|A gang member who tied a puppy's tail in a knot, dropped her in a vat of boiling water and repeatedly zapped her with a Taser gun was the first felony conviction by the city's new Animal Cruelty Task Force, officials announced Tuesday.
Aaron Jones, 26, of Los Angeles, was sentenced to three years in prison for abusing Sheila, his girlfriend's German shepherd-mix puppy, which managed to survive despite her injuries.
"We are putting the clamps, we are putting the leash, on animal cruelty in this city," Councilman Tony Cardenas said at a news conference at North Valley Animal Shelter in Cypress Park, where a fresh and frisky Sheila appeared for cameras.
"Talk about damage - we're gonna do damage to any community that does damage to animals."
The Animal Cruelty Task Force, founded last summer to stem a growing number of dog- and cockfights often associated with gangs, includes four Los Angeles animal control officers, two police detectives and a deputy city attorney.
It aims to not only prevent animals from being mauled in blood sports, but prevent a culture of human and domestic violence that can stem from cruelty to animals.
The task force, hatched by Mayor Antonio Villaraigosa, was launched by Cardenas and Los Angeles Assistant Chief Sharon Papa and follows the lead of such cities as Boston, Chicago and San Francisco.
Since July, the team has investigated eight dog-fighting incidents and claims to have saved the
Investigations have resulted in two felony arrests, one felony prosecution and five felony filings.
Task force detectives last month seized 60 fighting chickens in Sun Valley and another 60 in Panorama City, for which a man faces charges of animal cruelty and illegal breeding and training of fighting birds.
"It's really tough to catch these guys," said task force Animal Services Capt. Wendell Bowers, of the secretive community of dog- and cockfighters. "If they don't know you, you're not in."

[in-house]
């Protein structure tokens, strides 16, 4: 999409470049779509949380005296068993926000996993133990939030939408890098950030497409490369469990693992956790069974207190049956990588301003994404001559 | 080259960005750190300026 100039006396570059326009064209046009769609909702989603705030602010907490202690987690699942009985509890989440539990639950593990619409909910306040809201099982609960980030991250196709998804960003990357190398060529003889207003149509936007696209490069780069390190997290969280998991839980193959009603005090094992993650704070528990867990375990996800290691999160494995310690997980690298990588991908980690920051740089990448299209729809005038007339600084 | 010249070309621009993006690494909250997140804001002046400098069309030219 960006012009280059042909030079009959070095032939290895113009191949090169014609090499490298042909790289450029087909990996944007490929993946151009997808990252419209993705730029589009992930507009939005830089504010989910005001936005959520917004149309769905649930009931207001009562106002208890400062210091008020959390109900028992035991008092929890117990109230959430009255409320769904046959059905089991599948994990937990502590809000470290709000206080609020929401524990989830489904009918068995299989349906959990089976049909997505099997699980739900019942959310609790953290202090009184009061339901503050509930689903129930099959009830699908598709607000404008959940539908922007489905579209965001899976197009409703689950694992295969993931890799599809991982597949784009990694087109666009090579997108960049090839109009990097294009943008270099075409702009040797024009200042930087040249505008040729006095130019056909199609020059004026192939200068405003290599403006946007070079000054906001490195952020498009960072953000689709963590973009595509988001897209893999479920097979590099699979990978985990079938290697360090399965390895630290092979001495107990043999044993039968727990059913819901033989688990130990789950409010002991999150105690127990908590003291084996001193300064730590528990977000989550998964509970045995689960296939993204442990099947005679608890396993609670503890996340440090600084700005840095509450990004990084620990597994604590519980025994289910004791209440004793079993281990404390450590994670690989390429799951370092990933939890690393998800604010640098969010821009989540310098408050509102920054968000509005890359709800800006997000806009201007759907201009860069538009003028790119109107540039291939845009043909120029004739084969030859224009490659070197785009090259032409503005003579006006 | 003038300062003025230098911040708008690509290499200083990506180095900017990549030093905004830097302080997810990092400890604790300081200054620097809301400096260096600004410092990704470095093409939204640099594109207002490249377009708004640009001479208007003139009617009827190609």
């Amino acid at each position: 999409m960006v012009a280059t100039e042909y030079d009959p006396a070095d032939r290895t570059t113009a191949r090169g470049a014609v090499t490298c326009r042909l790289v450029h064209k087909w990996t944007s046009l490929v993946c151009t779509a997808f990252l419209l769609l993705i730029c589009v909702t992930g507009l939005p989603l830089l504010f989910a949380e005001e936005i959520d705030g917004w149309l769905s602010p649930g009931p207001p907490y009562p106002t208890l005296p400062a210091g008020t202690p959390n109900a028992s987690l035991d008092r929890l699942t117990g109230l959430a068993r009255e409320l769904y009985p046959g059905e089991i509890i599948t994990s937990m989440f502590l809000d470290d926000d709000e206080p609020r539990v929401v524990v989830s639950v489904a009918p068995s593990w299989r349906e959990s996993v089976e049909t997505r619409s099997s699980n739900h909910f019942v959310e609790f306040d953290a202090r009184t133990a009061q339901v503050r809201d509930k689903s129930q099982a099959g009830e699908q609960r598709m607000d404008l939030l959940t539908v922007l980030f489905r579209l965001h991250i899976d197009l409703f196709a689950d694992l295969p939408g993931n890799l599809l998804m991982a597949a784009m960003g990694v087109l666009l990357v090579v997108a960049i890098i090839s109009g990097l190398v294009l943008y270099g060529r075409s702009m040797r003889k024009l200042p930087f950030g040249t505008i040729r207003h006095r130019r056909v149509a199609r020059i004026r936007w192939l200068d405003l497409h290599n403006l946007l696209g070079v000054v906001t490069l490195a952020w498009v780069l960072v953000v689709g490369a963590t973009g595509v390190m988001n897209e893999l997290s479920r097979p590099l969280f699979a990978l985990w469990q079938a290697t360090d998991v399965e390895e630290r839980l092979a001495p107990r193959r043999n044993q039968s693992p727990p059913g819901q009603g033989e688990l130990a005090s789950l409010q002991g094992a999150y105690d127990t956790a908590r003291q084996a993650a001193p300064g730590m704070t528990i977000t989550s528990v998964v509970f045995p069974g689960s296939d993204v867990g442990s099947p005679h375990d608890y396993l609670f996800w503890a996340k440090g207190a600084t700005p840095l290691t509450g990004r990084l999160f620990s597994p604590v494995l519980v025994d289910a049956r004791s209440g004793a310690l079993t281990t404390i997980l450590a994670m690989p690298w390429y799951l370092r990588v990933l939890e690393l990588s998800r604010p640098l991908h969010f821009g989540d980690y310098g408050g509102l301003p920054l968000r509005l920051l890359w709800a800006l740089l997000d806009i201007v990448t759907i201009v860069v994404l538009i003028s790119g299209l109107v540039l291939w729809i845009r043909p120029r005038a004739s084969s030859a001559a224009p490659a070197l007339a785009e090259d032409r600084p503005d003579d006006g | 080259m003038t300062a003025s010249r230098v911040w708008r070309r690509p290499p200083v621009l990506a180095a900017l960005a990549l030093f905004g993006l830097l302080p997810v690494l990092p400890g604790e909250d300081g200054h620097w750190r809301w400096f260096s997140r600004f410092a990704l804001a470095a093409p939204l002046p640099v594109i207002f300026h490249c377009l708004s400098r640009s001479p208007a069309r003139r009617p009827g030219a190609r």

It was Los Angeles police Officer Gloria Fanning who responded to deadly weapon assault call and found Sheila traumatized by her wounds. An investigation found that Jones had tortured his girlfriend's dog, which Fanning has since adopted.
Dana Bartholomew, (818) 713-3730
To report animal fights or abuse call the Animal Cruelty Task Force at (213) 847-1417.
About the Los Angeles Animal Cruelty Task Force
The Los Angeles Police Department has been working in partnership with the Department of Animal Services and the City Attorney's Office to create the first of its kind: a joint Animal Cruelty Task Force. On Wednesday, May 11, 2005, the full City Council approved of the establishment of the Task Force. To contact the task force, call 213-847-1417.
The Cruelty Task Force is comprised of LAPD Officers and Animal Control Officers. They can arrest, seize animals, enforce cruelty/animal-related laws.
The Animal Crime Investigations Bureau (ACIB) is recruiting volunteers who care about animals and understand the direct correlation between animal abuse and criminal behavior. You may be able to become a Level I or Level II officer and learn how to investigate animal cruelty crimes.
If you are interested in being a part of a unit dedicated to the protection of animals and want to combat crimes that research has proven progress to more serious violence, please contact Christine at (925) 487-4419.
* This website has no affiliation with the L.A. Task Force or ACIB. This information is provided as a public service only and deemed reliable, but not guaranteed. Please contact the Task Force or ACIB for further information or details.